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Almost unnoticed in the current maelstrom of events, we have ourselves another commission of inquiry in Cape Town.
Premier Helen Zille has launched the intriguing duo of former Constitutional Court Justice Kate O’Regan and fired NPA boss advocate Vusi Pikoli into the mess that is policing in Khayelitsha.
With a reported 13 recent deaths from vigilante justice in the sprawling township and a litany of complaints reaching her office, the premier argues that this is the only effective course of action open to her. In her statement she details the response, or, more accurately, the lack of one from the national police commissioner’s office over a long period on serious policing problems in the area which led her, with great reluctance, she says, to establish the commission.
Justice O’Regan and Pikoli have been given a broad mandate to submit a report with findings and recommendations within six months.
Good luck to both of them with that one because, as always with these commissions, this is a political football wrapped up as a quasi-legal process. You take a controversial issue and put a judge in charge and, hey presto, an appearance of instant and neutral gravitas is achieved.
The premier has been trying to assert greater authority over policing processes ever since she took office, without any real success. She wants to get stuck into law and order problems but her hands are tied and, no doubt, this frustrates her enormously. She has powers of oversight and monitoring, and is entitled to be consulted, but she has little else to work with. A commission of inquiry is the biggest card in her limited constitutional hand and now she has played it.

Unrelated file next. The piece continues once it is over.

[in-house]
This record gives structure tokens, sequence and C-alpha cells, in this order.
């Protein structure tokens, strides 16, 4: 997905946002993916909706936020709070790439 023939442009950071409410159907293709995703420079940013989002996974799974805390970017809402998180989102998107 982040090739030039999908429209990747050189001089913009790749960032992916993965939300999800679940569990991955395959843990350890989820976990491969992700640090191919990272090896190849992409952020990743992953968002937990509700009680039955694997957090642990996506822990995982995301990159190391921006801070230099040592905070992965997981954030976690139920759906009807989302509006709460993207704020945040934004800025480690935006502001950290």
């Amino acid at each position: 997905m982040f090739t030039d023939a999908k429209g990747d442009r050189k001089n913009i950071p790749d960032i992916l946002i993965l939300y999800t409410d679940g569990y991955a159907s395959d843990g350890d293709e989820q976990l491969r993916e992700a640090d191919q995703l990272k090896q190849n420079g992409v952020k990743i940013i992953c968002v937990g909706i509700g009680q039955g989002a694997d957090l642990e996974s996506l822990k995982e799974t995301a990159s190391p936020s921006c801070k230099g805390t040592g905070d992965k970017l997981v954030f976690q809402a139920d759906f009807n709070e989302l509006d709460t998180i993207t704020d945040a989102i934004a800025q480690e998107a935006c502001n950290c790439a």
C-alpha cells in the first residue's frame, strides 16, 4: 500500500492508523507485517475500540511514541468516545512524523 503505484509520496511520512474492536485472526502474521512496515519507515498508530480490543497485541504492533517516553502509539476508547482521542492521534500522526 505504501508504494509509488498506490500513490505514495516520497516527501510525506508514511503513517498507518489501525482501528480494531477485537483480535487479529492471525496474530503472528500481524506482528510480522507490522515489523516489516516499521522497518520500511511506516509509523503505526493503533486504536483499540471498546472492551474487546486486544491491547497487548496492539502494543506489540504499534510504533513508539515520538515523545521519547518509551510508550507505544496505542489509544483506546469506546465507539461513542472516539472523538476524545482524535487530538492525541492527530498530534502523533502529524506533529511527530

To what end? If the cops don’t co-operate, this will achieve absolutely nothing and, to date, they have been less than enthusiastic about the idea.
Should the SAPS challenge all or parts of the process legally, or only appear with reluctance, Justice O’Regan and Pikoli’s task is immediately compromised. As it will be if any significant community groupings decide to disrupt or boycott proceedings.
And should the commissioners make resounding and far-reaching recommendations, the premier has no powers to implement them.
She will shout loudly and beat the police minister with a rolled- up copy of the report, but if he chooses to ignore her, or to only pay lip service to them, then we’re back to square one.
The commissioners can do some valuable diagnostic work, give a public airing to powerful testimony and crisply summarise available evidence, but a team of decent investigative journalists could do a better job of that in six weeks rather than six months at a fraction of the cost.
Surely we already know the horrendous scale of the problem; it’s how to change operational policing on the ground that matters and I’m not sure that Kate O’Regan and Vusi Pikoli, for all their legal talents, are the right people to assess that.
Zille speaks as if she were compelled to establish this commission. She was not. She received requests to do so from some community organisations, but could have ignored them, as she does, say, the “requests” from the ANC Youth League.
She has deliberately chosen to have this fight in this form and in the process she may have deepened the divide between herself and the national force rather than bridged it. But if the result is better policing in Khayelitsha somewhere down the line, then she will be vindicated and she has certainly proven me, and other chirping commentators, wrong in this kind of area in the past.